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Economy

Meet the Workers That the Free Market Forgot

The poor economy has hit a few demographics especially hard, including people of color, young people and non-college grads.

With the Local Jobs for America Act putting the possibility of direct government hiring back on the table, we must make sure any hiring programs actually reach the communities that need help most. In this recession, there are four distinct groups of people that have been hit the hardest:

Non-College Graduates. Adults with only a high school diploma have more than twice the unemployment rate (10.8 percent) of adults with a bachelor's degree (4.7 percent).

With so many skilled workers out of work, why would companies spend additional money hiring and training unskilled workers? Unfortunately though, if no one steps up to invest in young workers, we will create an entire generation of people with no skills to thrive in the 21st century economy

Young and Old. Unemployment among workers between the ages of 20-24 is at almost 15 percent.

But we can’t forget about older workers, either. We tend to be complacent because workers over 55 are in the least likely demographic to lose their jobs. However, when they do become unemployed, people over 55 have the hardest time finding new work than those in any other age demographic.

With so many skilled workers out of work, why would companies spend additional money hiring and training unskilled workers? They simply won't spend money training new workers. Unfortunately, if no one steps up to invest in young workers, we will create an entire generation of people with no skills to thrive in the 21st century economy.

People of Color. African-American males have an unemployment rate of 19% while white males have an unemployment rate of only 9%. Equally as troubling, African Americans workers with a bachelor's degree are twice as likely to be unemployed as white workers without a bachelor's degree.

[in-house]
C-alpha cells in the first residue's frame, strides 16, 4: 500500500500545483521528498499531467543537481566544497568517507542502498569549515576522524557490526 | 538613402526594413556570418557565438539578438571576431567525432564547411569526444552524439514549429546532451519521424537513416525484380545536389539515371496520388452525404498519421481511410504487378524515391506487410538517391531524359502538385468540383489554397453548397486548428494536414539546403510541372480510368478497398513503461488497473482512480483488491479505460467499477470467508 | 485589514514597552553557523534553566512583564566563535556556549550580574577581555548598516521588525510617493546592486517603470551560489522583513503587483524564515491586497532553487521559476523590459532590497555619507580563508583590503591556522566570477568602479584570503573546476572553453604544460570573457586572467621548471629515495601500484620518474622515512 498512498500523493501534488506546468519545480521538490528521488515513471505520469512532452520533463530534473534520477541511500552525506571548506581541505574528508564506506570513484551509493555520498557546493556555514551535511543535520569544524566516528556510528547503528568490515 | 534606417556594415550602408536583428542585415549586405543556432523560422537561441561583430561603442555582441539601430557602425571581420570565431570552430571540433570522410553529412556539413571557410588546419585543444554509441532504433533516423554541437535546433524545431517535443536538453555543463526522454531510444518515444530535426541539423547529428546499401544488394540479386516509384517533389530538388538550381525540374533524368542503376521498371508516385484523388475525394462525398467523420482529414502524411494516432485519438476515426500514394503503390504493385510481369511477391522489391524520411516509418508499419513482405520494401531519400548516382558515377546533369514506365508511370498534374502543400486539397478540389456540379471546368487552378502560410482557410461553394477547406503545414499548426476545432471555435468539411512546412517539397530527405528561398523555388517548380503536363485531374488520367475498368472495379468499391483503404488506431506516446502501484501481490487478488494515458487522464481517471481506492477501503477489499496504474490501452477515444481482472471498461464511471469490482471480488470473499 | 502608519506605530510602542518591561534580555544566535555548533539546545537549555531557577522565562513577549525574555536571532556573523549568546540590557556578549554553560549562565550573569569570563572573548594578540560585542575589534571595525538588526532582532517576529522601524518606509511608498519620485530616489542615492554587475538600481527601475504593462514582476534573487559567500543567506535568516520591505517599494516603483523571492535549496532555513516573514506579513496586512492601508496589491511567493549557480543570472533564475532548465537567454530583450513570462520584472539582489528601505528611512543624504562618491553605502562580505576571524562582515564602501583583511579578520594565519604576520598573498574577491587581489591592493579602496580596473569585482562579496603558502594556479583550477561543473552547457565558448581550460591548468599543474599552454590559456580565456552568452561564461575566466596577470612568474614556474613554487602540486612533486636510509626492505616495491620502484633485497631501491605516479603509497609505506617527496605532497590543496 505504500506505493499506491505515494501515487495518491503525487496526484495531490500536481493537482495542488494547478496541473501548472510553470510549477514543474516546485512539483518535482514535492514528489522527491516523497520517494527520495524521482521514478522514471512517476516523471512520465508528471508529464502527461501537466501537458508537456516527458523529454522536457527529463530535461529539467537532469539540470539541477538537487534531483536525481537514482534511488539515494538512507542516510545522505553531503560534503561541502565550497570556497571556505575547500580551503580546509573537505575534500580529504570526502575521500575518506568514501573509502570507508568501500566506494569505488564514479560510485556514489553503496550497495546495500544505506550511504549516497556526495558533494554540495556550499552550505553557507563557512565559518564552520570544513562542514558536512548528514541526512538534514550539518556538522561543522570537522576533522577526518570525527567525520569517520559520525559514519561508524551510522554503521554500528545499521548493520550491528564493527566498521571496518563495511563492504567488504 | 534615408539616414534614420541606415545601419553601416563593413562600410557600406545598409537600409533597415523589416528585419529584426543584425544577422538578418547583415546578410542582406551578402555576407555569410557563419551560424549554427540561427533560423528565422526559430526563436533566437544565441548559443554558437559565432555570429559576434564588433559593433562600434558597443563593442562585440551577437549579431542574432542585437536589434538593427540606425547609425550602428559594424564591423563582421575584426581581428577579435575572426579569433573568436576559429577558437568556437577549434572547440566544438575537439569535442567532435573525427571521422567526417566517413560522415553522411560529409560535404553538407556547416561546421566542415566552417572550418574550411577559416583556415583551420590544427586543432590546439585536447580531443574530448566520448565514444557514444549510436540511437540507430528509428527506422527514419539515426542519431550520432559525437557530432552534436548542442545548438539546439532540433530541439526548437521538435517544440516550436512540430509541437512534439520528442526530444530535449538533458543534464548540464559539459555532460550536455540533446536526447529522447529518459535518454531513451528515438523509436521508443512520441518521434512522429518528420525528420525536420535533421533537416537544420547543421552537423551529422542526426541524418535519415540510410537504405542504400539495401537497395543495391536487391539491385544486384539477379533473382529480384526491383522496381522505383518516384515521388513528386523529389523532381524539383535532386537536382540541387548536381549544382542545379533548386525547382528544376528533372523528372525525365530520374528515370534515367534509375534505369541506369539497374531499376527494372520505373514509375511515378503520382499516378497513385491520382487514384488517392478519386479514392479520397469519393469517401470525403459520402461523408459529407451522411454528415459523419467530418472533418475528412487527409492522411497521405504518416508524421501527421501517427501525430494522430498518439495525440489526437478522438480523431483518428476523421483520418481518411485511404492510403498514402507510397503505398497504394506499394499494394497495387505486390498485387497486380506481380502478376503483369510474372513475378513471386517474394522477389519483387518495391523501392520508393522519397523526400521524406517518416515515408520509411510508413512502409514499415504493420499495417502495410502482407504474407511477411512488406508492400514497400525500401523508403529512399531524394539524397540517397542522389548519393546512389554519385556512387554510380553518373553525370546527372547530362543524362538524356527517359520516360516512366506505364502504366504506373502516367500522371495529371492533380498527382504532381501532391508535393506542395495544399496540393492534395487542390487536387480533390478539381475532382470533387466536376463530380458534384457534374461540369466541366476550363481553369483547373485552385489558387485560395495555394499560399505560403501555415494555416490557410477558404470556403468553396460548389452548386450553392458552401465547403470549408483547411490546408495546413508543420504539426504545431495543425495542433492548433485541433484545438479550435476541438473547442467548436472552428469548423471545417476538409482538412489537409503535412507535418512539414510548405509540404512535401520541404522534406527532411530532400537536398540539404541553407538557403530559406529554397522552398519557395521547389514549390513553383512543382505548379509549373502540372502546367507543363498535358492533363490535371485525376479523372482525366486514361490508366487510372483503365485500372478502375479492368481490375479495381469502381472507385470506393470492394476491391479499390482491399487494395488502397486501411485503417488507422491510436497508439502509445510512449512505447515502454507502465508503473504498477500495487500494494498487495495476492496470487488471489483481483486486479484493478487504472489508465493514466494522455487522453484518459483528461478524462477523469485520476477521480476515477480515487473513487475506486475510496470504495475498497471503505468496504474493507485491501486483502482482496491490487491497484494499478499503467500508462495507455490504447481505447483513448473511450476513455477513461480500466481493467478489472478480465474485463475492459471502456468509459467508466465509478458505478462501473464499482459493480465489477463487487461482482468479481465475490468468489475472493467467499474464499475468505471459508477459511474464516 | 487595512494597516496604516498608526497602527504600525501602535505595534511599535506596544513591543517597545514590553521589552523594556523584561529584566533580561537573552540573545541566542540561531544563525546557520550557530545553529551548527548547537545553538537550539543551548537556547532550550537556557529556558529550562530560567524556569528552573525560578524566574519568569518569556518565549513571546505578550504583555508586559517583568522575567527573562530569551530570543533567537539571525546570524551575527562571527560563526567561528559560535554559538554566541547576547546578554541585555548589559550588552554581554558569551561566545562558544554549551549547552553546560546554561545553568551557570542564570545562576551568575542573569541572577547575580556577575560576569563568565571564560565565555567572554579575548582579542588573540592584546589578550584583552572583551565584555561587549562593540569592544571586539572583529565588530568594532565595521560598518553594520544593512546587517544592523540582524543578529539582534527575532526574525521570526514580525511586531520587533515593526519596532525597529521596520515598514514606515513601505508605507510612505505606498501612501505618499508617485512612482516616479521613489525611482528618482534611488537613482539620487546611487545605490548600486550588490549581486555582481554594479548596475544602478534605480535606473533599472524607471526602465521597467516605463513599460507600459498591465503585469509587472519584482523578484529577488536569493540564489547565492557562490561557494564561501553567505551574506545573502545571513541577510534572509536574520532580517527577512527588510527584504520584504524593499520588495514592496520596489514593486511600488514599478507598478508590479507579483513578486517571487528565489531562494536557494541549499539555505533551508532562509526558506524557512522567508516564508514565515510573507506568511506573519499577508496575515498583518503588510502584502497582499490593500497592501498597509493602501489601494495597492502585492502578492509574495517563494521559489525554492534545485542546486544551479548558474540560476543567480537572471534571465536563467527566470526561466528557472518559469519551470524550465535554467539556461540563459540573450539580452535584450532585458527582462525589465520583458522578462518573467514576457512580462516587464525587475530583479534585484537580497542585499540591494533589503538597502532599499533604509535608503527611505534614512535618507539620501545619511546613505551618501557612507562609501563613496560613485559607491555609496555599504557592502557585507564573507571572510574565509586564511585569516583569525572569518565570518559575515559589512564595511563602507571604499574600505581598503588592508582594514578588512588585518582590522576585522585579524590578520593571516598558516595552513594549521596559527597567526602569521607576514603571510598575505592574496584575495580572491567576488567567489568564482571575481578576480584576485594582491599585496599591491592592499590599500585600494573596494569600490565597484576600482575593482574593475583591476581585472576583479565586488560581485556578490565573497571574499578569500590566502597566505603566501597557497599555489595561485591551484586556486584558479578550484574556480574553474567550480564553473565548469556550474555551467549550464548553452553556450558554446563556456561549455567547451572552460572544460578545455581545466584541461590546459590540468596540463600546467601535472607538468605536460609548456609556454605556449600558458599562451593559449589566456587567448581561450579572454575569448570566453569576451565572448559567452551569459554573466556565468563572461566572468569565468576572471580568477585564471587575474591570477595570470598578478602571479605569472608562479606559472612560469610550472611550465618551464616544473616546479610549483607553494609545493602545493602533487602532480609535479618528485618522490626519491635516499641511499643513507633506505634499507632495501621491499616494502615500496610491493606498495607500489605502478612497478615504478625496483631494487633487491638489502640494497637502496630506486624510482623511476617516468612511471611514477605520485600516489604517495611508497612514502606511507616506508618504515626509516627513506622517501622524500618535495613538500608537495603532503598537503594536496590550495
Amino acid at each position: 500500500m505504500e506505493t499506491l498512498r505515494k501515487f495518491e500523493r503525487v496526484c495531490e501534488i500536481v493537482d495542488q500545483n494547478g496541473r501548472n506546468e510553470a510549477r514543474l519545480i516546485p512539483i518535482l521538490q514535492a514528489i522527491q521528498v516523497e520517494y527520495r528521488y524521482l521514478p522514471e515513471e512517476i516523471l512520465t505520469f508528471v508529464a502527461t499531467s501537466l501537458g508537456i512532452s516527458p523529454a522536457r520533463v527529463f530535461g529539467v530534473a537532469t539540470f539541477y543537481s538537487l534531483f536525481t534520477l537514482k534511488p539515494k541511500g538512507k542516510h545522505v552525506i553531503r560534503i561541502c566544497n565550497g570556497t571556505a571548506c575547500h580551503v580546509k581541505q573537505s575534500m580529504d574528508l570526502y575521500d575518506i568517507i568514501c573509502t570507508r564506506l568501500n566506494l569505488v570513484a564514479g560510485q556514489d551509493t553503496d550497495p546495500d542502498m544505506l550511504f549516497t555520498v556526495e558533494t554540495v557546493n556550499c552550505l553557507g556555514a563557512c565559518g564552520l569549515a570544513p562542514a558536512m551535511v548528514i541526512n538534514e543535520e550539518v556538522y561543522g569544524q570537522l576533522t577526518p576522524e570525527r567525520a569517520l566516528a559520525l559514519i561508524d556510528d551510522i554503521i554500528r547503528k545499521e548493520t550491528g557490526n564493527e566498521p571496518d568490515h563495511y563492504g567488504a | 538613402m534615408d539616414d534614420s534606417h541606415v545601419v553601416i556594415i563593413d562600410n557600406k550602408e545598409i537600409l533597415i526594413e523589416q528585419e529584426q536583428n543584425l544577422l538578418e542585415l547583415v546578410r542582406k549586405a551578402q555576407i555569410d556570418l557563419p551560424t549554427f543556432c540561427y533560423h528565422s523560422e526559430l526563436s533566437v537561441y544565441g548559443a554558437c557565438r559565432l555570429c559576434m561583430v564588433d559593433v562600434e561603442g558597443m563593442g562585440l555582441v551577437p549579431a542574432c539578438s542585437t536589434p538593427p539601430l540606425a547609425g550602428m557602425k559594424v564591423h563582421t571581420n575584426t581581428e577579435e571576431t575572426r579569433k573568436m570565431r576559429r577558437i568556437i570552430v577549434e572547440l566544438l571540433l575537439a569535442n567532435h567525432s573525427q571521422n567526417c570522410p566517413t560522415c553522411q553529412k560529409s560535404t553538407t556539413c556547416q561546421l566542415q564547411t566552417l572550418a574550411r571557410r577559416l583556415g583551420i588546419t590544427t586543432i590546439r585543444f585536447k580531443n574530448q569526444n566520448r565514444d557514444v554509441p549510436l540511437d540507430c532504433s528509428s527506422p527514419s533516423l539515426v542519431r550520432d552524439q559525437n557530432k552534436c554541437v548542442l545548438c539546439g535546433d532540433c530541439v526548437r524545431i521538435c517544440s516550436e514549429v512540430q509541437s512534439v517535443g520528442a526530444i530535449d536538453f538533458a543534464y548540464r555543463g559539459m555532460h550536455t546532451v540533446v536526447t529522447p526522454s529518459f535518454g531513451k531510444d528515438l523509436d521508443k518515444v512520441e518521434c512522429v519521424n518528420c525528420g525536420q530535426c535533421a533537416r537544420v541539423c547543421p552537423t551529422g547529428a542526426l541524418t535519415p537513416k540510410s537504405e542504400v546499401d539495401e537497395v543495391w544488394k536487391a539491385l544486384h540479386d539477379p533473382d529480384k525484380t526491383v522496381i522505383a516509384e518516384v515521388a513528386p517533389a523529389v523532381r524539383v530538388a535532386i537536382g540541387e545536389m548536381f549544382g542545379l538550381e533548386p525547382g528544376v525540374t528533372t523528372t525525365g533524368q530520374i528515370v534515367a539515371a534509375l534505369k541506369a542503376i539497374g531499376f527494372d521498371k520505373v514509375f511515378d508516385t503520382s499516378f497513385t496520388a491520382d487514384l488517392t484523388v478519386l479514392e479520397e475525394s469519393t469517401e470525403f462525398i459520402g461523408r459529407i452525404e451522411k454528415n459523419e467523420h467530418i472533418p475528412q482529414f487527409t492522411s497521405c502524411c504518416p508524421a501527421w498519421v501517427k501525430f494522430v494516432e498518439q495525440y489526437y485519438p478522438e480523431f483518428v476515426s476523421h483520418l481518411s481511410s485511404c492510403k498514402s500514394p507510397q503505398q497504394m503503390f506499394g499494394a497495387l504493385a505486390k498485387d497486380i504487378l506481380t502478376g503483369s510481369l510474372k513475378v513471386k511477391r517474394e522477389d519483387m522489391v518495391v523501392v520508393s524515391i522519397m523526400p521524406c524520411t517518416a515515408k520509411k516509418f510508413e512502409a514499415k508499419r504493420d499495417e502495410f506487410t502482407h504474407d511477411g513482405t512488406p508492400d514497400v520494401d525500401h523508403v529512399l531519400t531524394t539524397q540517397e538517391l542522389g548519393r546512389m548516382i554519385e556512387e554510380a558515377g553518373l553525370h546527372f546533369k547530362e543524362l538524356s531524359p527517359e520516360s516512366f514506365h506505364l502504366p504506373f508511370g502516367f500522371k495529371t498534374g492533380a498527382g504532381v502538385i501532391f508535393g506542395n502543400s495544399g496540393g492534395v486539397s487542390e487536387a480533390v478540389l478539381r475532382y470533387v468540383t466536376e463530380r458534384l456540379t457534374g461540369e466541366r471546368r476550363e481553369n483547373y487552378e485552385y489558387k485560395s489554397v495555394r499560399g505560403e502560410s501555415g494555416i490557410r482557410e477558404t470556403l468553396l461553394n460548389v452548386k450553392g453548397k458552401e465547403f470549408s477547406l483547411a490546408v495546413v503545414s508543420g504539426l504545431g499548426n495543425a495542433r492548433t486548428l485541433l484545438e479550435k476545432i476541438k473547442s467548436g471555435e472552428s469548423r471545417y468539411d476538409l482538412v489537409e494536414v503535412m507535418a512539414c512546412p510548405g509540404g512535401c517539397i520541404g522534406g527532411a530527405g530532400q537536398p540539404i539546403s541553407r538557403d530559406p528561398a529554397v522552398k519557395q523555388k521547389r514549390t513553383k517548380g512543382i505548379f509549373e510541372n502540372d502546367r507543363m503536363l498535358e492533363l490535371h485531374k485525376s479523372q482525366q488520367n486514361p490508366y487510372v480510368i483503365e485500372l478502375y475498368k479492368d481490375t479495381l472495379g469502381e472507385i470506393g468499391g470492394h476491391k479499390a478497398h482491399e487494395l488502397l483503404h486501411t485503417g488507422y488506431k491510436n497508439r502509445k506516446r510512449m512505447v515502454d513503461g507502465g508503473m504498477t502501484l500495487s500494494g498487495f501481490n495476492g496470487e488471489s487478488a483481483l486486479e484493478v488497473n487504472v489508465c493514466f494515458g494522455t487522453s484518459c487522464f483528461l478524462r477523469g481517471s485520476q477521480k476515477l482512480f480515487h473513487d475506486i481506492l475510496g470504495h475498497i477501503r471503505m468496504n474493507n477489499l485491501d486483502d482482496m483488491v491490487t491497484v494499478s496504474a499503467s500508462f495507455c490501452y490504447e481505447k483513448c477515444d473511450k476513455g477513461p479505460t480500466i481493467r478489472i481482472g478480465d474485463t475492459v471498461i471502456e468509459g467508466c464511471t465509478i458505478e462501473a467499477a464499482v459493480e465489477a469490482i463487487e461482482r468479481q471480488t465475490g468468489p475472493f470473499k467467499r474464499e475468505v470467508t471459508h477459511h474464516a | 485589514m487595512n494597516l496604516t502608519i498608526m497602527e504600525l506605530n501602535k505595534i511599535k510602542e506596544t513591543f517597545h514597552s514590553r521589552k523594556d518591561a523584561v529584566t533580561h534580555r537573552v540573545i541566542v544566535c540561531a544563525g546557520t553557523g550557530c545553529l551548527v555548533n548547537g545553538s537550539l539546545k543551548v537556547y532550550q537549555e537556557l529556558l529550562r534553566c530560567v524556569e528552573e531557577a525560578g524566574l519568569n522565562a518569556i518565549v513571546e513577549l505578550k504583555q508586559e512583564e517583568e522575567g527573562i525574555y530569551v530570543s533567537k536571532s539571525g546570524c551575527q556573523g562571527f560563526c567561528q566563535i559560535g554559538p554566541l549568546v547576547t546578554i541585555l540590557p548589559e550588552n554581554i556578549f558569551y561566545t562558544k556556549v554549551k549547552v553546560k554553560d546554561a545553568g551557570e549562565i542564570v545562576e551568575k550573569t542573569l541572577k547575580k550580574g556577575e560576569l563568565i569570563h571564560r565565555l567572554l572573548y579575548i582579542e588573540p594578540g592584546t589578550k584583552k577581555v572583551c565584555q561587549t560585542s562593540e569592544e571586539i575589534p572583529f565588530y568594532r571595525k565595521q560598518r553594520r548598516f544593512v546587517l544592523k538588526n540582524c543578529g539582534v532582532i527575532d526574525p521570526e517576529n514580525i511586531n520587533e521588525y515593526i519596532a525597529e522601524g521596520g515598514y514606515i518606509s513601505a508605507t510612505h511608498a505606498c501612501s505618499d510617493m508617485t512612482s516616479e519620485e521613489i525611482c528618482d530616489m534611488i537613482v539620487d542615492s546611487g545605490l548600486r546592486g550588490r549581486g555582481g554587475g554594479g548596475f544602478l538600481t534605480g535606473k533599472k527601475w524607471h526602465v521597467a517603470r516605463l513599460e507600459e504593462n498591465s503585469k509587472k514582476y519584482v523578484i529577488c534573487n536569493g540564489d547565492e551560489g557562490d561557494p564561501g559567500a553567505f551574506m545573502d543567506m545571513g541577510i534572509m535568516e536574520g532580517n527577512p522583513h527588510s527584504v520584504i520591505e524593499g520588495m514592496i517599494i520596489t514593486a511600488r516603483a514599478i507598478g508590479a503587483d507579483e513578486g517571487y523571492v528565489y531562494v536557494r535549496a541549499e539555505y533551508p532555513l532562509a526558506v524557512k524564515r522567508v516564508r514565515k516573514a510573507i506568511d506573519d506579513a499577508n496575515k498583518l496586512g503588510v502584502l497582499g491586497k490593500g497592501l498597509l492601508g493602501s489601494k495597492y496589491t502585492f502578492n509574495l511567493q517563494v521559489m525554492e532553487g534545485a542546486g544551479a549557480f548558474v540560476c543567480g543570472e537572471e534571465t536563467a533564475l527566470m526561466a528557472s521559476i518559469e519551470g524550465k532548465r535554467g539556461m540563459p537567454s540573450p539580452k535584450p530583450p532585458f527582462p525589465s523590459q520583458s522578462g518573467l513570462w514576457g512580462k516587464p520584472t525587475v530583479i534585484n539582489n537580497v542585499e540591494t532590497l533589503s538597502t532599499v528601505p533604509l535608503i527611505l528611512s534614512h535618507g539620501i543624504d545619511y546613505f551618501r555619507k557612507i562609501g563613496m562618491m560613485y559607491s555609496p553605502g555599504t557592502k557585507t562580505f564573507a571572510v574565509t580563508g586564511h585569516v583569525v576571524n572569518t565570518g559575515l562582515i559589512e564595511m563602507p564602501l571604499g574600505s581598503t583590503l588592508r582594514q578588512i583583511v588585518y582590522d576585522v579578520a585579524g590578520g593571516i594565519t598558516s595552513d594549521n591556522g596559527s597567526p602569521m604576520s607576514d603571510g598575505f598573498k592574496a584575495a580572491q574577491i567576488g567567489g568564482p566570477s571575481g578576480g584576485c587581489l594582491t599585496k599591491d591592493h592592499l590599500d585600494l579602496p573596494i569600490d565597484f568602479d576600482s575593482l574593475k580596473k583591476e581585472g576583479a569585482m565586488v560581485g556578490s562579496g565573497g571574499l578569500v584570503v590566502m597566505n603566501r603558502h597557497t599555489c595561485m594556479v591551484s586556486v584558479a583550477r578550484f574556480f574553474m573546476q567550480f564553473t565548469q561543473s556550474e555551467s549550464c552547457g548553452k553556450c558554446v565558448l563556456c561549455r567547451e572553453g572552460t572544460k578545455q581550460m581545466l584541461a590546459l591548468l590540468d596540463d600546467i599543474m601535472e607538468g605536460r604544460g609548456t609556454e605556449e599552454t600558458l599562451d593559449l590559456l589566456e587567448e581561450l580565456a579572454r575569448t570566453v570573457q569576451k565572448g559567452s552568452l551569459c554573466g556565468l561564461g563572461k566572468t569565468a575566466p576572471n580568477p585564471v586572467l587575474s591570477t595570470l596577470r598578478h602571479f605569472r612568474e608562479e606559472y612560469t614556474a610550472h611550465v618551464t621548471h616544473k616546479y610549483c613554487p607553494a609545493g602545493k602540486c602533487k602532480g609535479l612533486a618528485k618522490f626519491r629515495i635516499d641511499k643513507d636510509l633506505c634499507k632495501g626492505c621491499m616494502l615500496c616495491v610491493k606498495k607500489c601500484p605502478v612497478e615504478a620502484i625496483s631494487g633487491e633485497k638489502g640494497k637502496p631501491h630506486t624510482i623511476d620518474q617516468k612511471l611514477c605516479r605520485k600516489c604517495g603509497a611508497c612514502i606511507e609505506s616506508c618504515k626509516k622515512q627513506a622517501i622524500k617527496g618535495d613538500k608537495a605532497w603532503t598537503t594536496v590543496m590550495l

Does the free market have any interest in fixing the problems of the wage and opportunity gap between African Americans and whites? No, the market has an interest in intensifying the gap because it lowers workers' wages overall.

Long-Term Unemployed. More than 6.5 million workers have been unemployed for longer than six months — nearly 44% of all unemployed workers. Employers are hesitant to hire workers who are out of work for more than six months because they lose skills and are seen as undesirable.

Does the free market have any interest in helping out the long term unemployed? No, the market hires only those workers that it views as the most qualified and desirable.

When we can’t rely on private employers to achieve the public interest, that’s precisely when our government should step up. This is why the Local Jobs for America Act and direct government hiring is so important. The Local Jobs for America Act has provisions that allow money to flow to communities that have been particularly hard hit by the jobs crisis. Additionally, the Local Jobs for America Acthas provisions to provide on-the-site training for unskilled workers.

Direct government hiring like the Local Jobs for America Act can correct the problems of the labor market that the free market won't. Click here to tell your member of Congress to sponsor the Local Jobs for America Act.

Mike Elk is a third-generation union organizer who writes for Campaign for America's Future. He previously worked for the United Electrical, Radio, and Machine Workers (UE).
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